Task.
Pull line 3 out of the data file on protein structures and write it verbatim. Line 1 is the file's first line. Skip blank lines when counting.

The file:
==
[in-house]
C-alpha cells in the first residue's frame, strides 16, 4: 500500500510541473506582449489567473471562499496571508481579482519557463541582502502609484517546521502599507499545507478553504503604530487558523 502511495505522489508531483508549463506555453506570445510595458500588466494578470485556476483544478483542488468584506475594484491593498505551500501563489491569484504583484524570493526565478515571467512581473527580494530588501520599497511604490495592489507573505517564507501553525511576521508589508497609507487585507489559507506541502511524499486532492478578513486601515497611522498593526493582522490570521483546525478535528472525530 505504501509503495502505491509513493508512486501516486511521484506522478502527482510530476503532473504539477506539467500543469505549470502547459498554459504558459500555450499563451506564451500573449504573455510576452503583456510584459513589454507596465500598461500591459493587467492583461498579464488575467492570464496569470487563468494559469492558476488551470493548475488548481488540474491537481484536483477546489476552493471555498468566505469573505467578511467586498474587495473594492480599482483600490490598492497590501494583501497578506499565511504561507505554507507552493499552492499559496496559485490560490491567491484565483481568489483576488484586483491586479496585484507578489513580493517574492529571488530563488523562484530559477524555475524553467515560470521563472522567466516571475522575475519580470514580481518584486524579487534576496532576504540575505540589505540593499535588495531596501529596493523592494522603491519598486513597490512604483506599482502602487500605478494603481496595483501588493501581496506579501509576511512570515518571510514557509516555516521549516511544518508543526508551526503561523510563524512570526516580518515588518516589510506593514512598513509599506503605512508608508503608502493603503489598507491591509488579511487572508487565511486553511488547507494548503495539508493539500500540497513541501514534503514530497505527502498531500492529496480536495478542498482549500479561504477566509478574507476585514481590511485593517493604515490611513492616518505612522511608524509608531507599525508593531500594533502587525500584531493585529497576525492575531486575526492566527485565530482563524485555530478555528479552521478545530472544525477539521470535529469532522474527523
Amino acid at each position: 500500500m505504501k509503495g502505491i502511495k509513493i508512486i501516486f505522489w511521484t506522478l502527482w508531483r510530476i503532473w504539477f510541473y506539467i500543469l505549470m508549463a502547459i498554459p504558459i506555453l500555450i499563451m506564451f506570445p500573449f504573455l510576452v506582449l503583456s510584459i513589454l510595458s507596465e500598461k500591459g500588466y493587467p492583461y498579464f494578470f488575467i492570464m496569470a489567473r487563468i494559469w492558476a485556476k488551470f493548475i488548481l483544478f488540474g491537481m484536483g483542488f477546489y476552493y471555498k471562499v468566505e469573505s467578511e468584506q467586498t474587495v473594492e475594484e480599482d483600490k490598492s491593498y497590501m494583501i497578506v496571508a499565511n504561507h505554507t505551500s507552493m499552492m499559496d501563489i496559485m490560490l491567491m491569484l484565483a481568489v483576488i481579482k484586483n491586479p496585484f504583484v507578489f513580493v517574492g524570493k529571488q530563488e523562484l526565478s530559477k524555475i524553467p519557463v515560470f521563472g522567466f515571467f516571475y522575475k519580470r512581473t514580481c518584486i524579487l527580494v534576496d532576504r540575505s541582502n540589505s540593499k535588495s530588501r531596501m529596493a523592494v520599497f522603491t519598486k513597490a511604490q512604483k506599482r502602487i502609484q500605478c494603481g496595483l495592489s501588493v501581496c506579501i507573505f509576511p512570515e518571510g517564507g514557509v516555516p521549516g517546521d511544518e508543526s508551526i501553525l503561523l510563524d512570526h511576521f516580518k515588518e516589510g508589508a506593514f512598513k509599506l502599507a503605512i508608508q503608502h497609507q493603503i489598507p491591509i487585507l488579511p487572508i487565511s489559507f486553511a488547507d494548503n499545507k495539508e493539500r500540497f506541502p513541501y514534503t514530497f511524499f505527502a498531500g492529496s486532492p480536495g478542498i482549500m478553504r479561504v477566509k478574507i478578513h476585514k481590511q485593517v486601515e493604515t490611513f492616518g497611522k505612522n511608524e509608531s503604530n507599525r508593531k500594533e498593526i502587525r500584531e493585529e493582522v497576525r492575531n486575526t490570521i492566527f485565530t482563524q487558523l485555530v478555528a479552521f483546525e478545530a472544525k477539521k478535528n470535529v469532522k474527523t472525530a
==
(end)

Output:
Amino acid at each position: 500500500m505504501k509503495g502505491i502511495k509513493i508512486i501516486f505522489w511521484t506522478l502527482w508531483r510530476i503532473w504539477f510541473y506539467i500543469l505549470m508549463a502547459i498554459p504558459i506555453l500555450i499563451m506564451f506570445p500573449f504573455l510576452v506582449l503583456s510584459i513589454l510595458s507596465e500598461k500591459g500588466y493587467p492583461y498579464f494578470f488575467i492570464m496569470a489567473r487563468i494559469w492558476a485556476k488551470f493548475i488548481l483544478f488540474g491537481m484536483g483542488f477546489y476552493y471555498k471562499v468566505e469573505s467578511e468584506q467586498t474587495v473594492e475594484e480599482d483600490k490598492s491593498y497590501m494583501i497578506v496571508a499565511n504561507h505554507t505551500s507552493m499552492m499559496d501563489i496559485m490560490l491567491m491569484l484565483a481568489v483576488i481579482k484586483n491586479p496585484f504583484v507578489f513580493v517574492g524570493k529571488q530563488e523562484l526565478s530559477k524555475i524553467p519557463v515560470f521563472g522567466f515571467f516571475y522575475k519580470r512581473t514580481c518584486i524579487l527580494v534576496d532576504r540575505s541582502n540589505s540593499k535588495s530588501r531596501m529596493a523592494v520599497f522603491t519598486k513597490a511604490q512604483k506599482r502602487i502609484q500605478c494603481g496595483l495592489s501588493v501581496c506579501i507573505f509576511p512570515e518571510g517564507g514557509v516555516p521549516g517546521d511544518e508543526s508551526i501553525l503561523l510563524d512570526h511576521f516580518k515588518e516589510g508589508a506593514f512598513k509599506l502599507a503605512i508608508q503608502h497609507q493603503i489598507p491591509i487585507l488579511p487572508i487565511s489559507f486553511a488547507d494548503n499545507k495539508e493539500r500540497f506541502p513541501y514534503t514530497f511524499f505527502a498531500g492529496s486532492p480536495g478542498i482549500m478553504r479561504v477566509k478574507i478578513h476585514k481590511q485593517v486601515e493604515t490611513f492616518g497611522k505612522n511608524e509608531s503604530n507599525r508593531k500594533e498593526i502587525r500584531e493585529e493582522v497576525r492575531n486575526t490570521i492566527f485565530t482563524q487558523l485555530v478555528a479552521f483546525e478545530a472544525k477539521k478535528n470535529v469532522k474527523t472525530a